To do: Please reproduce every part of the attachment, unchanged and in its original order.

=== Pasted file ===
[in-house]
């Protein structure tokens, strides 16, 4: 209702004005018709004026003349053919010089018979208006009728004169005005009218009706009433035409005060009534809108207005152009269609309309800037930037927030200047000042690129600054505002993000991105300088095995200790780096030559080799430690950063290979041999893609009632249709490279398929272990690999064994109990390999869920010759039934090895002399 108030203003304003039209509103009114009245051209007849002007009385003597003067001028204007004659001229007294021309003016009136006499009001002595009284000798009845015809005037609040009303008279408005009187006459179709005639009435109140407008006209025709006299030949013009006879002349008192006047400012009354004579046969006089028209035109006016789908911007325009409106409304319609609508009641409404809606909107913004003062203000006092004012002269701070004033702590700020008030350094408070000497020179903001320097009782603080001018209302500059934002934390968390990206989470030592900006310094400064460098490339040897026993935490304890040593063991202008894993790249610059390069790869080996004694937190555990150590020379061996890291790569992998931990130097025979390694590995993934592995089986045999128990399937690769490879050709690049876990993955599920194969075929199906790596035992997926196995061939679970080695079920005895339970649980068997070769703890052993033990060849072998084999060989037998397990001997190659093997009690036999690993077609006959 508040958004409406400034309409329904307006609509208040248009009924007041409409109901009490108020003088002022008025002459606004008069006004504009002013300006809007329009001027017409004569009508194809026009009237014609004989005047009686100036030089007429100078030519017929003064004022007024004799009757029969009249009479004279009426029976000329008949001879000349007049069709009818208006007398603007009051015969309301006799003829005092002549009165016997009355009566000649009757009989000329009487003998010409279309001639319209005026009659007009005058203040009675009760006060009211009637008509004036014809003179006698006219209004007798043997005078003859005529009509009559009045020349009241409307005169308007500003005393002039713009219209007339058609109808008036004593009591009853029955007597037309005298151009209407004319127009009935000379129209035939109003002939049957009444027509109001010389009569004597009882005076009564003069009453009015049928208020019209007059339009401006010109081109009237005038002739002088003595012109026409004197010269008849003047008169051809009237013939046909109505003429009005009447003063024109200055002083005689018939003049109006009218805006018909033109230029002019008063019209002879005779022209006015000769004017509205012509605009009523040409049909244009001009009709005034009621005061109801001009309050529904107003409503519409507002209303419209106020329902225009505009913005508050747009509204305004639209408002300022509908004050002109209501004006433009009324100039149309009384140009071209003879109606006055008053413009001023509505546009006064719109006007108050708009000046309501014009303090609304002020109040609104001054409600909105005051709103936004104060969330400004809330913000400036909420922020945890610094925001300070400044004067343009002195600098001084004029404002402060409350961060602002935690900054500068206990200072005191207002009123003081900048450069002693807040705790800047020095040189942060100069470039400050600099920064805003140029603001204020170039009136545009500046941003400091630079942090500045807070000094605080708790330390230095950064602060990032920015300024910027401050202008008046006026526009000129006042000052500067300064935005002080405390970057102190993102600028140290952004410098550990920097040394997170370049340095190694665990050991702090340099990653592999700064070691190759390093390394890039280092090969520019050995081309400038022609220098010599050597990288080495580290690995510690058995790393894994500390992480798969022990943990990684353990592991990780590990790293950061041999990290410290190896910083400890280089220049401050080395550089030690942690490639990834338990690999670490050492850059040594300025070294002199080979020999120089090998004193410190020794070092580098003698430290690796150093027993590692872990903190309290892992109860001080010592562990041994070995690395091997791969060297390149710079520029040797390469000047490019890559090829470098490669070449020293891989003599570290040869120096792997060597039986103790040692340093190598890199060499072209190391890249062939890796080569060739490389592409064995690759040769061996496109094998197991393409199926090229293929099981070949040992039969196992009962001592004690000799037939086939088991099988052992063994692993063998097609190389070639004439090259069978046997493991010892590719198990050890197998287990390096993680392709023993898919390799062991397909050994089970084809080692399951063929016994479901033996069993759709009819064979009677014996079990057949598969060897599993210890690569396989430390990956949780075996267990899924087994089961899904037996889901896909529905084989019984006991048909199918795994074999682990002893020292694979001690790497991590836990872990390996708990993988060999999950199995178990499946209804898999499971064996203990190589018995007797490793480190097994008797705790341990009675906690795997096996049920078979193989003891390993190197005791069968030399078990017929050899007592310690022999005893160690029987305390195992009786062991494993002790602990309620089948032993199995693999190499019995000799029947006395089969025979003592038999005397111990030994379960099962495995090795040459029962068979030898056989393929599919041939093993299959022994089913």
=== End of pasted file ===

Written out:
[in-house]
């Protein structure tokens, strides 16, 4: 209702004005018709004026003349053919010089018979208006009728004169005005009218009706009433035409005060009534809108207005152009269609309309800037930037927030200047000042690129600054505002993000991105300088095995200790780096030559080799430690950063290979041999893609009632249709490279398929272990690999064994109990390999869920010759039934090895002399 108030203003304003039209509103009114009245051209007849002007009385003597003067001028204007004659001229007294021309003016009136006499009001002595009284000798009845015809005037609040009303008279408005009187006459179709005639009435109140407008006209025709006299030949013009006879002349008192006047400012009354004579046969006089028209035109006016789908911007325009409106409304319609609508009641409404809606909107913004003062203000006092004012002269701070004033702590700020008030350094408070000497020179903001320097009782603080001018209302500059934002934390968390990206989470030592900006310094400064460098490339040897026993935490304890040593063991202008894993790249610059390069790869080996004694937190555990150590020379061996890291790569992998931990130097025979390694590995993934592995089986045999128990399937690769490879050709690049876990993955599920194969075929199906790596035992997926196995061939679970080695079920005895339970649980068997070769703890052993033990060849072998084999060989037998397990001997190659093997009690036999690993077609006959 508040958004409406400034309409329904307006609509208040248009009924007041409409109901009490108020003088002022008025002459606004008069006004504009002013300006809007329009001027017409004569009508194809026009009237014609004989005047009686100036030089007429100078030519017929003064004022007024004799009757029969009249009479004279009426029976000329008949001879000349007049069709009818208006007398603007009051015969309301006799003829005092002549009165016997009355009566000649009757009989000329009487003998010409279309001639319209005026009659007009005058203040009675009760006060009211009637008509004036014809003179006698006219209004007798043997005078003859005529009509009559009045020349009241409307005169308007500003005393002039713009219209007339058609109808008036004593009591009853029955007597037309005298151009209407004319127009009935000379129209035939109003002939049957009444027509109001010389009569004597009882005076009564003069009453009015049928208020019209007059339009401006010109081109009237005038002739002088003595012109026409004197010269008849003047008169051809009237013939046909109505003429009005009447003063024109200055002083005689018939003049109006009218805006018909033109230029002019008063019209002879005779022209006015000769004017509205012509605009009523040409049909244009001009009709005034009621005061109801001009309050529904107003409503519409507002209303419209106020329902225009505009913005508050747009509204305004639209408002300022509908004050002109209501004006433009009324100039149309009384140009071209003879109606006055008053413009001023509505546009006064719109006007108050708009000046309501014009303090609304002020109040609104001054409600909105005051709103936004104060969330400004809330913000400036909420922020945890610094925001300070400044004067343009002195600098001084004029404002402060409350961060602002935690900054500068206990200072005191207002009123003081900048450069002693807040705790800047020095040189942060100069470039400050600099920064805003140029603001204020170039009136545009500046941003400091630079942090500045807070000094605080708790330390230095950064602060990032920015300024910027401050202008008046006026526009000129006042000052500067300064935005002080405390970057102190993102600028140290952004410098550990920097040394997170370049340095190694665990050991702090340099990653592999700064070691190759390093390394890039280092090969520019050995081309400038022609220098010599050597990288080495580290690995510690058995790393894994500390992480798969022990943990990684353990592991990780590990790293950061041999990290410290190896910083400890280089220049401050080395550089030690942690490639990834338990690999670490050492850059040594300025070294002199080979020999120089090998004193410190020794070092580098003698430290690796150093027993590692872990903190309290892992109860001080010592562990041994070995690395091997791969060297390149710079520029040797390469000047490019890559090829470098490669070449020293891989003599570290040869120096792997060597039986103790040692340093190598890199060499072209190391890249062939890796080569060739490389592409064995690759040769061996496109094998197991393409199926090229293929099981070949040992039969196992009962001592004690000799037939086939088991099988052992063994692993063998097609190389070639004439090259069978046997493991010892590719198990050890197998287990390096993680392709023993898919390799062991397909050994089970084809080692399951063929016994479901033996069993759709009819064979009677014996079990057949598969060897599993210890690569396989430390990956949780075996267990899924087994089961899904037996889901896909529905084989019984006991048909199918795994074999682990002893020292694979001690790497991590836990872990390996708990993988060999999950199995178990499946209804898999499971064996203990190589018995007797490793480190097994008797705790341990009675906690795997096996049920078979193989003891390993190197005791069968030399078990017929050899007592310690022999005893160690029987305390195992009786062991494993002790602990309620089948032993199995693999190499019995000799029947006395089969025979003592038999005397111990030994379960099962495995090795040459029962068979030898056989393929599919041939093993299959022994089913």